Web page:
Date of Award

1983

Document Type

Dissertation

Degree Name

Doctor of Philosophy

School

School of Education

Program

Curriculum and Instruction PhD

First Advisor

Samuel T. Harris

Second Advisor

Walter B. T. Douglas

Third Advisor

Norman K. Miles

Abstract

Problem

The integration of theological studies with the practical aspects of the ministry is a desirable goal which the Seventh-day Adventist (SDA) Church seeks to nurture within its seminary. The problem this study addresses is the lack of available data which answer questions related to how the Black and White SDA seminarians approach their ministry in areas of selected social and theological issues. Empirical data were not found to assess the relationship between one's race, age, community, church location, religion and one's response or attitude concerning his social involvement.

Method

From a list provided by the SDA Theological Seminary, 244 questionnaires were placed in the on-campus mailboxes of the Master of Divinity students as of Fall, 1981. Ninety-two percent (224) respondents completed the instruments. From the 224 completed instruments, a total of 165 were usable and met the criteria for the study. The criteria selected those seminarians who were born in America and who are U.S. citizens. The statistical method used to assess the data included factor analysis and the Likelihood Ration Chi-square. Data were processed and analyzed with the use of the Computing Center at Andrews University, Berrien Springs, Michigan.

Results

There was significant interaction between the races of the SDA seminarians and their response to certain social and theological issues. In addition, there was significant interaction between the length of time the Black and White seminarians have been SDAs, their race, and their responses towards the given social and theological issues. There was partial support for the hypothesis that the community in which the Black and White SDA seminarians live, in relationship to their race, significantly interacted with their social and theological responses. There was no support to indicate that there was a significant interaction between the age group of Black and White SDA seminarians, their race, and their response to the social and theological issues. In addition, there was little difference between the present location of the respective Black and White churches, the race of the seminarians, and their response to the social and theological issues.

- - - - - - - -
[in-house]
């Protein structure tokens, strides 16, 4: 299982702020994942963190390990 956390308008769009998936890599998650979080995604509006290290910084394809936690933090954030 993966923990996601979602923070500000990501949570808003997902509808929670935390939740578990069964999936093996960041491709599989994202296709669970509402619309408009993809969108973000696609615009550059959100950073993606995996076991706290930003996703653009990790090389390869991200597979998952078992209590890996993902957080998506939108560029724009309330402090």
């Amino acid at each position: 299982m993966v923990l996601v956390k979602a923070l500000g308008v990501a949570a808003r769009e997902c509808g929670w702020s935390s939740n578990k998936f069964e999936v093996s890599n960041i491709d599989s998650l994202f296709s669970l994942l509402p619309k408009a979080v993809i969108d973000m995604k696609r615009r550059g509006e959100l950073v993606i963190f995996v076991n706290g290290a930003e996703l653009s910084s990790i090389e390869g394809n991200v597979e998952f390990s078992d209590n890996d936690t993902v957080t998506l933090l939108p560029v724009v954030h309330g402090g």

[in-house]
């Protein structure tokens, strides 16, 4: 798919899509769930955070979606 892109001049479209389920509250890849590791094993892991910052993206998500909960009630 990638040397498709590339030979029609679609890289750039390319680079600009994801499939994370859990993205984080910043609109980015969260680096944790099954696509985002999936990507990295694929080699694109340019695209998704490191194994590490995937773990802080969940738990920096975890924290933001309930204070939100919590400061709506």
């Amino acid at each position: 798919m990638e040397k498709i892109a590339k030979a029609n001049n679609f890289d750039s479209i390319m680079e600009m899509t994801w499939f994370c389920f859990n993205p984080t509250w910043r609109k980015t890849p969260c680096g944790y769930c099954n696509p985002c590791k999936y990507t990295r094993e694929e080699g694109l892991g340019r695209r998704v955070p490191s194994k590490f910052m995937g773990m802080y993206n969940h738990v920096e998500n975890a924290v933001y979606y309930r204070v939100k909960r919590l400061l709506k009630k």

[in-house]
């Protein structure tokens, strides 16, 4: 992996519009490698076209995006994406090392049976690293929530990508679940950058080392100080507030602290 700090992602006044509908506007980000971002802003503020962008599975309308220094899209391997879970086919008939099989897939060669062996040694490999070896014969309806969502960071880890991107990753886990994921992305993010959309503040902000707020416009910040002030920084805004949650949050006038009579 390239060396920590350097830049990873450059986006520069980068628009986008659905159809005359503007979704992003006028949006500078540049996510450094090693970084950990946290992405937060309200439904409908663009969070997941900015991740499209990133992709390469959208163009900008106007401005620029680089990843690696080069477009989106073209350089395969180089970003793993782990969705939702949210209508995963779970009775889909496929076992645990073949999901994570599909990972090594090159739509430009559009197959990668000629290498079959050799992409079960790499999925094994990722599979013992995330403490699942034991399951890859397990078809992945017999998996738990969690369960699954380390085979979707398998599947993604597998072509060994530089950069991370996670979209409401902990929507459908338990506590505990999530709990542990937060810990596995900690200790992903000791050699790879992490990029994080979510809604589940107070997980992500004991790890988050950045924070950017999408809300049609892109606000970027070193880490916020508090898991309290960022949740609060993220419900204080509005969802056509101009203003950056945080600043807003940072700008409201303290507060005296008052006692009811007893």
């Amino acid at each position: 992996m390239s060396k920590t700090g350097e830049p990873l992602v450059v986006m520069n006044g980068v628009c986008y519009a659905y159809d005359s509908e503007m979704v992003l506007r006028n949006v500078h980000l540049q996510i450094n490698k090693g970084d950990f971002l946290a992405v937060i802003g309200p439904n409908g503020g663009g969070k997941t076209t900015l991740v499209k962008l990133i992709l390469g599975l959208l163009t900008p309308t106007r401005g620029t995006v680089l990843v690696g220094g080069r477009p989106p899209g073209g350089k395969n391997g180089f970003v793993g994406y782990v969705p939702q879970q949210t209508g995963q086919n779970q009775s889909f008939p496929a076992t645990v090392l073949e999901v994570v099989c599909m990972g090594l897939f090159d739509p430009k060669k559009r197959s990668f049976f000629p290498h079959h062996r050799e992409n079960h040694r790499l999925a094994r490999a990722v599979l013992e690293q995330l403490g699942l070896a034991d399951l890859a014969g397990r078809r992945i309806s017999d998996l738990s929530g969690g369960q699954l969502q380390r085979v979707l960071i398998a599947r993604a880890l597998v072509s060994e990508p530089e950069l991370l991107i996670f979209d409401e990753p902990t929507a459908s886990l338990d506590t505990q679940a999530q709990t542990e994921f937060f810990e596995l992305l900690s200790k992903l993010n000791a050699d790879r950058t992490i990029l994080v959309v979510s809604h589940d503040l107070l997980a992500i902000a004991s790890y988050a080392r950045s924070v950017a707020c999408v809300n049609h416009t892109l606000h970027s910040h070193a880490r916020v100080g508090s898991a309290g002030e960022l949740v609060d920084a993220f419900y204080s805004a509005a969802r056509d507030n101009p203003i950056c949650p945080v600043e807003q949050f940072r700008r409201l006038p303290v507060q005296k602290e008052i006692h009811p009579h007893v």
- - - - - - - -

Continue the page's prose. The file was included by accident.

Conclusions

It is clear that the Black and White SDA seminarians view their ministry differently. Some significant differences according to race and length of time the seminarians have been SDAs, in relationship to their race and their responses to the social and theological issues, are evident. The Black and White differences were consistent according to age group, the community of residence, and the location of the church in relation to the race of the seminarians and their response to the social and theological issues.

Subject Area

Race relations--Religious aspects--Christianity--Seventh-day Adventists, Seminarians--United States.

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